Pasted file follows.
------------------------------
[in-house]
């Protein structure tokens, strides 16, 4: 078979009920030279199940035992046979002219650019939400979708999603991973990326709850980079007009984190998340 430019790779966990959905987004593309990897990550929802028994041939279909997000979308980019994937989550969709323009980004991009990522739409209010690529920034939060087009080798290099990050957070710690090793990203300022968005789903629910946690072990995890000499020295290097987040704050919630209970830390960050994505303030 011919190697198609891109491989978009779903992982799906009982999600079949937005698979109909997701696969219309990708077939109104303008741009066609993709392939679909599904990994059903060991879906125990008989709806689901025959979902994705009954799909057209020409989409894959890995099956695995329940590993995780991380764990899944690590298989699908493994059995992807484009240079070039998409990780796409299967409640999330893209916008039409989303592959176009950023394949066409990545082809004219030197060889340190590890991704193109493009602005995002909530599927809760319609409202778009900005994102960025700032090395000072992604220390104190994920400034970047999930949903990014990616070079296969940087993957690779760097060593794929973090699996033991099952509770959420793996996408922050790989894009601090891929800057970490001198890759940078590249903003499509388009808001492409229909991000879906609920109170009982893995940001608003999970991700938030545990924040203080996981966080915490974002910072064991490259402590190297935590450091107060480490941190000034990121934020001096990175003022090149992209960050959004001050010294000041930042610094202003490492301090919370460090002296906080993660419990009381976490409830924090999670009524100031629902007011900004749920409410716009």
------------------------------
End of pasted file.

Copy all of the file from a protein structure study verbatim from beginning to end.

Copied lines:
[in-house]
């Protein structure tokens, strides 16, 4: 078979009920030279199940035992046979002219650019939400979708999603991973990326709850980079007009984190998340 430019790779966990959905987004593309990897990550929802028994041939279909997000979308980019994937989550969709323009980004991009990522739409209010690529920034939060087009080798290099990050957070710690090793990203300022968005789903629910946690072990995890000499020295290097987040704050919630209970830390960050994505303030 011919190697198609891109491989978009779903992982799906009982999600079949937005698979109909997701696969219309990708077939109104303008741009066609993709392939679909599904990994059903060991879906125990008989709806689901025959979902994705009954799909057209020409989409894959890995099956695995329940590993995780991380764990899944690590298989699908493994059995992807484009240079070039998409990780796409299967409640999330893209916008039409989303592959176009950023394949066409990545082809004219030197060889340190590890991704193109493009602005995002909530599927809760319609409202778009900005994102960025700032090395000072992604220390104190994920400034970047999930949903990014990616070079296969940087993957690779760097060593794929973090699996033991099952509770959420793996996408922050790989894009601090891929800057970490001198890759940078590249903003499509388009808001492409229909991000879906609920109170009982893995940001608003999970991700938030545990924040203080996981966080915490974002910072064991490259402590190297935590450091107060480490941190000034990121934020001096990175003022090149992209960050959004001050010294000041930042610094202003490492301090919370460090002296906080993660419990009381976490409830924090999670009524100031629902007011900004749920409410716009």